The incredibly patient and helpful Garda suggests using Find my iPhone, which we do, which tells us it's on the beach, prompting me to interrogate everyone on said beach.

Amidst this Gabriel arrives, watching this pantomime in utter bemusement.

Just as I'm accepting my fate, one of my new beach friends runs up alerting us that his wife has found a phone in the public toilets, and that she doesn't want to fish it out because it's "gross". I'm sprinting so fast to the loos I barely hear him.

It was after fishing my phone out of the toilet like an exacerbated parent that I realised I was severely sunburnt. It didn't help that I was wearing all white and now repped the county colours.

Cut to my friend and I trekking back to the beach, container of rice in hand, while I glumly apologise for the shambolic trip and assert that I'm usually actually very good at my job.

Gabriel and Marcus. Photo: Anna Belitskaya

Enter: Gabriel Flaherty, whose passion for cheesemaking and good humour neutralised my embarrassment like apple cider vinegar on sunburn.

A former fisherman, Gabriel started his career like many on the island in tourism, working on a pony and trap. With some experience in construction, he built his cheesemaking facility by hand and takes deep pride in stocking products made only with ingredients that can be found on the island. He now runs the Aran Food Tour along with some other local producers.

Photo: Anna Belitskaya

After meeting a few of his gorgeous goats – particularly seven-week old Marcus, one of two males on the farm – we sampled some of his goats cheese, including a fresh and clean salad cheese and a rich and distinctive Parmesan-style cheese.

From here, Gabriel drove us to meet Jenny O'Halloran of Bláth na Mara Seaweed, which was founded in 2002 by her father Máirtín Ó Conceanainn. They aim to restore seaweed as a main part of the Irish diet, harvesting and processing a variety of seaweed and educating visitors on how they can use them in soups, drinks and more.

We left with some bath soaks and a selection of recipes to try, as well as a longing to taste their seaweed pesto.

Photo: Anna Belitskaya

We ended the night with a lively dinner in Joe Watty's Pub, a landmark on the island for locals and tourists and renowned for its live music, which takes place almost every night. Greeted by co-owner Grace O'Flaherty, we tucked into fresh fish and chips, salmon rolls and a salad with some of Gabriel's own goat's cheese.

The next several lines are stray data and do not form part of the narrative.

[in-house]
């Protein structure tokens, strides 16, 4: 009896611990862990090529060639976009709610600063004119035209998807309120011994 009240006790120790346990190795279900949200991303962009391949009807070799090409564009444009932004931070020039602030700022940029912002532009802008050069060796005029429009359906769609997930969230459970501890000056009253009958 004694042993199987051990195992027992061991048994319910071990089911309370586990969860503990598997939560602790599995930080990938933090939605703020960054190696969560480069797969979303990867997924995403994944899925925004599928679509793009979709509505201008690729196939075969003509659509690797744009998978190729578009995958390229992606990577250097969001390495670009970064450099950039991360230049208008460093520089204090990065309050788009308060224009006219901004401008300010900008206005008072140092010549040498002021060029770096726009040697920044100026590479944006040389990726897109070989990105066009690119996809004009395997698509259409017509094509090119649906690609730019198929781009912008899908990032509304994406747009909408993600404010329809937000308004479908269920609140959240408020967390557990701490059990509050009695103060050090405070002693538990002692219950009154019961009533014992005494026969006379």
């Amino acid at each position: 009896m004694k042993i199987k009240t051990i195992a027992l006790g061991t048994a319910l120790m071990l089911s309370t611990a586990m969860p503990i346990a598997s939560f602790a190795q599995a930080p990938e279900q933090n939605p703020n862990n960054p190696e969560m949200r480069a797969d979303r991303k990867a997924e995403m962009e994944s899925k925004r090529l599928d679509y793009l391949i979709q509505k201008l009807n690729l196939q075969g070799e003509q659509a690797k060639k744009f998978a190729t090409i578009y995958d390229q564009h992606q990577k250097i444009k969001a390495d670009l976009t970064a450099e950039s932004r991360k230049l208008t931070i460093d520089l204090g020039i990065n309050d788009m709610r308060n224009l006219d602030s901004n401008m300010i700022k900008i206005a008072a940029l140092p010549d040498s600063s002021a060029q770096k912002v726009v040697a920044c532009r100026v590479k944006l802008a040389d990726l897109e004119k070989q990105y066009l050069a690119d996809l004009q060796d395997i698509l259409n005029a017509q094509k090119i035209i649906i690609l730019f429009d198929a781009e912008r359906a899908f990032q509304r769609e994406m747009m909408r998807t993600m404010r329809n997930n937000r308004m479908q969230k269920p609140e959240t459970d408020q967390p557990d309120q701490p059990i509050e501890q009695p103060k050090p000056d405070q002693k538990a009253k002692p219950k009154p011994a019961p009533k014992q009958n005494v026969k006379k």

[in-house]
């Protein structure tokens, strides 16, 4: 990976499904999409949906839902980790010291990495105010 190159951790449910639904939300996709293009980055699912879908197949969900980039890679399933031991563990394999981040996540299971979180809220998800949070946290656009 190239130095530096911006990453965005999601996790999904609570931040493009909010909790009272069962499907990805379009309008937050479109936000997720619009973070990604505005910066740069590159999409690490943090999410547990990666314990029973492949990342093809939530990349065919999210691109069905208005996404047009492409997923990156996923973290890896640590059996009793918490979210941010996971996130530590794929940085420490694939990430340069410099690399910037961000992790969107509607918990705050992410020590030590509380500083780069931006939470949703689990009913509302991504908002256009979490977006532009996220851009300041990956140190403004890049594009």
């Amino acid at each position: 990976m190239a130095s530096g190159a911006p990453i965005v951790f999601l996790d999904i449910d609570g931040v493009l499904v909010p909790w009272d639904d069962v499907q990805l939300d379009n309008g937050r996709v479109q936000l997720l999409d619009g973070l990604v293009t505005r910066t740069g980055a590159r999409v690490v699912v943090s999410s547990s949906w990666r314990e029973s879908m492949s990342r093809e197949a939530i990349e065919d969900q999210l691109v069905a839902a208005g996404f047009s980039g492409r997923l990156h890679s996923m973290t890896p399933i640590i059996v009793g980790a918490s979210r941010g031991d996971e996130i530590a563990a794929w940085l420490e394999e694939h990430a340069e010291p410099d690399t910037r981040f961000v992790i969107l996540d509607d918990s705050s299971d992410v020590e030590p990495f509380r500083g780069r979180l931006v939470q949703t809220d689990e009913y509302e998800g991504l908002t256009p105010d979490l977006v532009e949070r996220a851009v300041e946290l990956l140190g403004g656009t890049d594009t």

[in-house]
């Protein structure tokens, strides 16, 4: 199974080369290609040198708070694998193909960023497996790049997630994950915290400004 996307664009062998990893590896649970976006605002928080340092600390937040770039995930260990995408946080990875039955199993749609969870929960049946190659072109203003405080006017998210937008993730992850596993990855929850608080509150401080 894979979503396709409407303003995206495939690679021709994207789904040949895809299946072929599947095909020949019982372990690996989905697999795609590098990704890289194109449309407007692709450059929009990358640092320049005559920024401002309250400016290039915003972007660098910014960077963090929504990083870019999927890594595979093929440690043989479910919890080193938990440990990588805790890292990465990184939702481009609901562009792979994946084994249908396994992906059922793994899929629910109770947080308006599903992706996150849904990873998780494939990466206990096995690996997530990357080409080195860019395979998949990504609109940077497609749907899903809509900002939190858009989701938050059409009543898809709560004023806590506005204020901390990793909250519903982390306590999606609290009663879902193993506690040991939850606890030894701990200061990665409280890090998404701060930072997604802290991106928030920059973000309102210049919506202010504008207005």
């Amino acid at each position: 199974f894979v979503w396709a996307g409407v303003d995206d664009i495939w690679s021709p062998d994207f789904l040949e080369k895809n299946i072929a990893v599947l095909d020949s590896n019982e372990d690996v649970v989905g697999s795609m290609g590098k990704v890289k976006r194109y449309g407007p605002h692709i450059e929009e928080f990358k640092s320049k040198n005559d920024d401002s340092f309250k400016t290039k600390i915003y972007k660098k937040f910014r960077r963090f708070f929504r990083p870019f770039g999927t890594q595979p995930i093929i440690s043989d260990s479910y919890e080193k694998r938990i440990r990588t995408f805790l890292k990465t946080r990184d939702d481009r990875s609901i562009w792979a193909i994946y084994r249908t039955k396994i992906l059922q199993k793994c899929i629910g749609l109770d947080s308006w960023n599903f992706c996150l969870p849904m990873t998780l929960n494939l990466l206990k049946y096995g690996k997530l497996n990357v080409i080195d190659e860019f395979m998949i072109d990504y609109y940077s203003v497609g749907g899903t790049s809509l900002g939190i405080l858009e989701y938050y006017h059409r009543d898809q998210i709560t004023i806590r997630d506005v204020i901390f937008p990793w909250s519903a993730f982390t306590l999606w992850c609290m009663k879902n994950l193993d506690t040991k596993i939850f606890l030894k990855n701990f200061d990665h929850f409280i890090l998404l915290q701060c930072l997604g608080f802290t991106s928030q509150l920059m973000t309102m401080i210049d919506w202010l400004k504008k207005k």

With the pub packed to the brim with dancing visitors, we felt truly part of the island, and it was only my sunburn stopping me from joining in. That, and my already bruised ego.

Photo: Anna Belitskaya

We awoke the next morning terrified of the chaos that was sure to befall us, but instead all we got was word of our tyranny from the day before, which had already made it around the island to our host Clodagh.

Our final activity was the Aran Off Road Experience, a guided tour that promises to show you the sites that lie off the beaten track. Led by year-round islander Aonghus Hernon, who also works as a teacher and ice cream purveyor, it really does show you a different side to the island.

One stop was the Worm Hole, a stunning natural rectangular shaped pool cut into the rugged coastline that fills and empties with the tide.

The Worm Hole. Photo: Anna Belitskaya

Although presented on social media as a must-see swimming spot, Aonghus stressed that it's actually far from it – with no infrastructure in place to safeguard visitors, it's a particularly dangerous spot for all but seasoned swimmers, if even.

He told our group of an Italian tourist who went swimming in it only to be sucked out with the tide, only to be luckily pushed back in before being rescued, a tale that left my friend and I quaking in our swimsuits, which we wore under our clothes for the trip.

Aonghus Hernon of The Aran Off Road Experience

Our final stop was the majestic Dún Aonghasa, another cliff fort and one of the main attractions on the island. Built at the same time as three others on the island, its believed they were controlled by the same group and used for protection of the island. Didn't do much good against me, but that's by the by.

We wrapped up our trip with a serene and awe-inspiring cruise on Aran Island Ferries from Inis Mór past the Cliffs of Moher and down to Galway Bay once again. Seeing the Cliffs from the sea was a thrill, with the clouds seeping over the sides and a few dolphins springing up from the water to boot.

And so ended our epic journey to the West, where producers and tourism professionals are creating an enclave of artisanal food and produce.

The verdict
It was remarkable to see how much had changed since my first visit 11 years ago, as the islanders continue marry modern projects like natural wine and goats cheese Parmesan with traditional industries and local crafts.

A burnt but happy idiot. Photo: Anna Belitskaya

The details
We were invited to Galway City and Inis Mór for the purpose of review. Our accommodation in The Dean and Ard Einne were included, as was dinner in Joe Watty's and all featured activities. Prices for The Dean start at €159 for a ModPod room and €209 for a Super Room. A two-night stay in Ard Einne costs €220 depending on availability.

Zip n' Trek at Wildlands starts at €27 per person, while a Challenge Room 90-minute pass starts at €25 per person. The Aran Food Tour costs €20-€30 for a half day tour, while a full day tour costs €30-€70. The Aran Off Road Experience costs €45 for a four-hour tour.

For more staycation inspiration, check out our review of The Big Atlantic Lodge in Mayo and an adventure through Waterford City and Tramore.